Campaign is being dominated by power struggle between far right and presidents centrist agenda
In a restaurant in northern Paris with European flags pinned to the walls, the former French Europe minister Nathalie Loiseau warned female voters that the rise of the far right threatened their fundamental rights.
Marine Le Pen just met an Estonian interior minister who believes that childless women over 27 are a waste for society, she said. Gasps of horror spread through the crowd. Abortion rights, she warned, could not yet be taken for granted in Europe: Abortion is banned in Malta and restricted in Poland and the UK. More gasps came in response to Northern Irelands laws.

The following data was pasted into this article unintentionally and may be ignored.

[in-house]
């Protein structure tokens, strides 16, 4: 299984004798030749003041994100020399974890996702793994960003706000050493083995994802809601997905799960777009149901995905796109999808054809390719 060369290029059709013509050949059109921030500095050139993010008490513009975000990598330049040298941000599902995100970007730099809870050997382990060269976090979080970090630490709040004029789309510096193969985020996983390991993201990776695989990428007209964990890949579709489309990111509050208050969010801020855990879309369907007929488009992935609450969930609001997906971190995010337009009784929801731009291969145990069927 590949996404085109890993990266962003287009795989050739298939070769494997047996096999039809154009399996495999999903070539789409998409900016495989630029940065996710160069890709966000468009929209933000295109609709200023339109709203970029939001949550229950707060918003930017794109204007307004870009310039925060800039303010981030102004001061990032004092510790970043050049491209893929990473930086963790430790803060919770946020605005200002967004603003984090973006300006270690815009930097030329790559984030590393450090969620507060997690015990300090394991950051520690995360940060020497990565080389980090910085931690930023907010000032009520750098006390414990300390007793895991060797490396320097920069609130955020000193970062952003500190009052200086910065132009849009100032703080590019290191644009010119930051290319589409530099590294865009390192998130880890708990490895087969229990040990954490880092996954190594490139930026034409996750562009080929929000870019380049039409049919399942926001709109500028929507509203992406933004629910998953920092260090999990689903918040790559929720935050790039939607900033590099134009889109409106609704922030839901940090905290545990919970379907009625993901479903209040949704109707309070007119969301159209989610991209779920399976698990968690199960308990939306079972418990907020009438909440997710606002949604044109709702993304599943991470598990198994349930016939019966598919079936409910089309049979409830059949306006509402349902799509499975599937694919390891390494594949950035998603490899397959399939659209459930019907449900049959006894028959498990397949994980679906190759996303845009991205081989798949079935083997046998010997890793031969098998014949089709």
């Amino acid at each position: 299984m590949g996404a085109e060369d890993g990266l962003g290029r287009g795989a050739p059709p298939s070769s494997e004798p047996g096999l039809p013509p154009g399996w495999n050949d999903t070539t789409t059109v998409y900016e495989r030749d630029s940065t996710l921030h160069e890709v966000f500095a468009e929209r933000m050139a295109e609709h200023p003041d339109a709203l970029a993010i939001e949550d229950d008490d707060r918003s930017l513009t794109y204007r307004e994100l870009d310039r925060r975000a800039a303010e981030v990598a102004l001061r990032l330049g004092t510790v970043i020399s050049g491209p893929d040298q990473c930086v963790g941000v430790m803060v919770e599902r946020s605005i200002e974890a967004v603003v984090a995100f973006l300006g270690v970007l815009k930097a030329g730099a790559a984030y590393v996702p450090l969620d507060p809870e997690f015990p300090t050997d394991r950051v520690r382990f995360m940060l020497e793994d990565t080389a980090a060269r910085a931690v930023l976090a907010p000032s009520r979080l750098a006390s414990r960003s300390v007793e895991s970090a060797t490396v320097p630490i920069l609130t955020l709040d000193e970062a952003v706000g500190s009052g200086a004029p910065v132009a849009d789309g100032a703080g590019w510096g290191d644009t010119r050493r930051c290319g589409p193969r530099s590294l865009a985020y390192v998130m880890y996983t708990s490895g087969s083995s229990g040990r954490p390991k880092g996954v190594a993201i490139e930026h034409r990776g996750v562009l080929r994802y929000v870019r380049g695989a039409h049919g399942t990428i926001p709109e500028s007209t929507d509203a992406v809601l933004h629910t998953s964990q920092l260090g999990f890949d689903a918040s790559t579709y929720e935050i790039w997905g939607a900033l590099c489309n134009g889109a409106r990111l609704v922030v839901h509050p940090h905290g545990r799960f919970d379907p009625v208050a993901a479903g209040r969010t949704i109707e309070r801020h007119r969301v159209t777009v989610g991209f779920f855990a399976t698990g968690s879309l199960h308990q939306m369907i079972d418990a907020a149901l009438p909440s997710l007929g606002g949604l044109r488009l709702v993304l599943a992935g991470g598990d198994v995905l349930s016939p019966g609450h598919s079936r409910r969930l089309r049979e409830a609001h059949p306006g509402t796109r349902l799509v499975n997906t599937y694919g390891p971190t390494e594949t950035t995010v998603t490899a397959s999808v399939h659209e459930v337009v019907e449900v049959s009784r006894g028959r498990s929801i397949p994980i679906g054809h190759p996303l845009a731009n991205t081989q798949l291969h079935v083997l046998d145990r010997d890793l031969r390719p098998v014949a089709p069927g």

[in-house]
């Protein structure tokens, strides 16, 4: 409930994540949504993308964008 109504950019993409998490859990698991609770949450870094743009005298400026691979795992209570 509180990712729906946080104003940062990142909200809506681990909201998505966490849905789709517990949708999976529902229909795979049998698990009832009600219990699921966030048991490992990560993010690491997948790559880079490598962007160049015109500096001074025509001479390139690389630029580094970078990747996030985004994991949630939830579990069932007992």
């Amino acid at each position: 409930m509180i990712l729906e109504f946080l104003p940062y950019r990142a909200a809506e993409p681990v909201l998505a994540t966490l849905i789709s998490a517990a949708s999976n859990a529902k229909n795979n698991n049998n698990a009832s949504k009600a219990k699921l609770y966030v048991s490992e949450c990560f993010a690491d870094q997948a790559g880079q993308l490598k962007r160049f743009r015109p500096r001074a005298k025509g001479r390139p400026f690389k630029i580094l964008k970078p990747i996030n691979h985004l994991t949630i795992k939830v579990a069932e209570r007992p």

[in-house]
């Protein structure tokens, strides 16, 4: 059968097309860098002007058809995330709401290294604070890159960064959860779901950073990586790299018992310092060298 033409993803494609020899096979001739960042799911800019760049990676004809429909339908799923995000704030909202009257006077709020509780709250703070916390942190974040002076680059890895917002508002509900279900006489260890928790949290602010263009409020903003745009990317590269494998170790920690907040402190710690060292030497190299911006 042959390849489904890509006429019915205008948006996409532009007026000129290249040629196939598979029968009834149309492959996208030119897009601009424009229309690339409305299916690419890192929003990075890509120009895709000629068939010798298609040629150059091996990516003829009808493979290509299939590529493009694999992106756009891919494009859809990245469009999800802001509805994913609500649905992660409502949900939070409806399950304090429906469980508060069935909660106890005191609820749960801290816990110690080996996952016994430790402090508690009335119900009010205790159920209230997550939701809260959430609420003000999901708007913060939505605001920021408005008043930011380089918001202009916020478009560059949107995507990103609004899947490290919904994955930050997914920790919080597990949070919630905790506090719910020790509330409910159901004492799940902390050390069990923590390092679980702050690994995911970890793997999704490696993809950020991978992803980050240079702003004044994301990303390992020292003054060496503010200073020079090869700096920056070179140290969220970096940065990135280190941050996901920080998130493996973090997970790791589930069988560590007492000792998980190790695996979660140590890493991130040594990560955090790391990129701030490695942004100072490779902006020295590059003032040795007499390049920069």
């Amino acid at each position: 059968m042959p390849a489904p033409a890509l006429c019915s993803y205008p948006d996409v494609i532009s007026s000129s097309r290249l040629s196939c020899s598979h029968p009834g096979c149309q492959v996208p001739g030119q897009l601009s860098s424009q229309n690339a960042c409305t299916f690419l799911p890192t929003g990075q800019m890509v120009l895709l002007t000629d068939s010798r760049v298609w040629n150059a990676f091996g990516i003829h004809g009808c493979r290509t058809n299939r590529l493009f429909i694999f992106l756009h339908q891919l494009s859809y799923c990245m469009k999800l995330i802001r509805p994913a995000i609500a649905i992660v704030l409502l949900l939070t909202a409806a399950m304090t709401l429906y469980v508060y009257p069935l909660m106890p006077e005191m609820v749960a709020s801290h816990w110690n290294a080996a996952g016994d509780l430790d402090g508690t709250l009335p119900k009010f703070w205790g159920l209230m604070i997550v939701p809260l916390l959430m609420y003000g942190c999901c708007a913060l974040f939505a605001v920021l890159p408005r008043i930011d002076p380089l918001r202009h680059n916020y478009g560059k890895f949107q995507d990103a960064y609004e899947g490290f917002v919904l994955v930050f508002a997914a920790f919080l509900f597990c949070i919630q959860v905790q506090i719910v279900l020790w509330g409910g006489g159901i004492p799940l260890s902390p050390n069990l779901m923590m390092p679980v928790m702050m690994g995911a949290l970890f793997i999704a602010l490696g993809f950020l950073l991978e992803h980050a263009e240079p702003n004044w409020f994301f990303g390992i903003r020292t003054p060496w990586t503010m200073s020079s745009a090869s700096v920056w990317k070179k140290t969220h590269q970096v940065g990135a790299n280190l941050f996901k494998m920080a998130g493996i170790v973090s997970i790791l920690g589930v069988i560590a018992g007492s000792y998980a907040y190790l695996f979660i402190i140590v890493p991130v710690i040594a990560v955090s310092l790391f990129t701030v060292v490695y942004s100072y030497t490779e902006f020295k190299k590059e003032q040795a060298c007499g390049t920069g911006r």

The French European election campaign has been defined by the president, Emmanuel Macron, as an existential fight between pro-European progressives and Eurosceptic, far-right nationalists. But womens rights are the centrists latest battleground in a bid to persuade millions of abstainers to vote.
Women vote less than men in European elections, warned Loiseau, who is leading Macrons European campaign. The stakes had never been higher, she insisted.
Frances European election battle is being dominated by the domestic power struggle between Macrons centrist camp and Le Pens far-right National Rally party. Never has a European election campaign in the country been such a personality contest between former presidential rivals. Both are vying for first place in the polls on about 22%, with the far right recently inching ahead. But abstention could be as high as 60% and a significant part of the electorate remains undecided.